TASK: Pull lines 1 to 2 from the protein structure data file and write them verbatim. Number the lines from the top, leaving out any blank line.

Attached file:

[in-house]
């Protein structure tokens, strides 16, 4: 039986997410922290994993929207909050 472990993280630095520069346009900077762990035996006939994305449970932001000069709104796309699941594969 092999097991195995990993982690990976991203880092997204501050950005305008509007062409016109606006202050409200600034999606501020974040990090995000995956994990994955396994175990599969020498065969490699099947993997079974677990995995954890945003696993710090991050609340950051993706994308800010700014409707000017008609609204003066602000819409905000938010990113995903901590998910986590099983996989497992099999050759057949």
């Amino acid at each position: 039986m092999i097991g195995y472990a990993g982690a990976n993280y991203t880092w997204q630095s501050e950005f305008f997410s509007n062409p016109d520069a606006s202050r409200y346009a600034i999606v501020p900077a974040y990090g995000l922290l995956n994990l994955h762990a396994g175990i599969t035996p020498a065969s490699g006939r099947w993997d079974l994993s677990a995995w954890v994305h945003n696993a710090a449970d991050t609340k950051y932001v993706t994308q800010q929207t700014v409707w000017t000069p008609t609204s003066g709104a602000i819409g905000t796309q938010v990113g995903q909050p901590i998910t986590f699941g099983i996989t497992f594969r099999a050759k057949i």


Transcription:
[in-house]
């Protein structure tokens, strides 16, 4: 039986997410922290994993929207909050 472990993280630095520069346009900077762990035996006939994305449970932001000069709104796309699941594969 092999097991195995990993982690990976991203880092997204501050950005305008509007062409016109606006202050409200600034999606501020974040990090995000995956994990994955396994175990599969020498065969490699099947993997079974677990995995954890945003696993710090991050609340950051993706994308800010700014409707000017008609609204003066602000819409905000938010990113995903901590998910986590099983996989497992099999050759057949």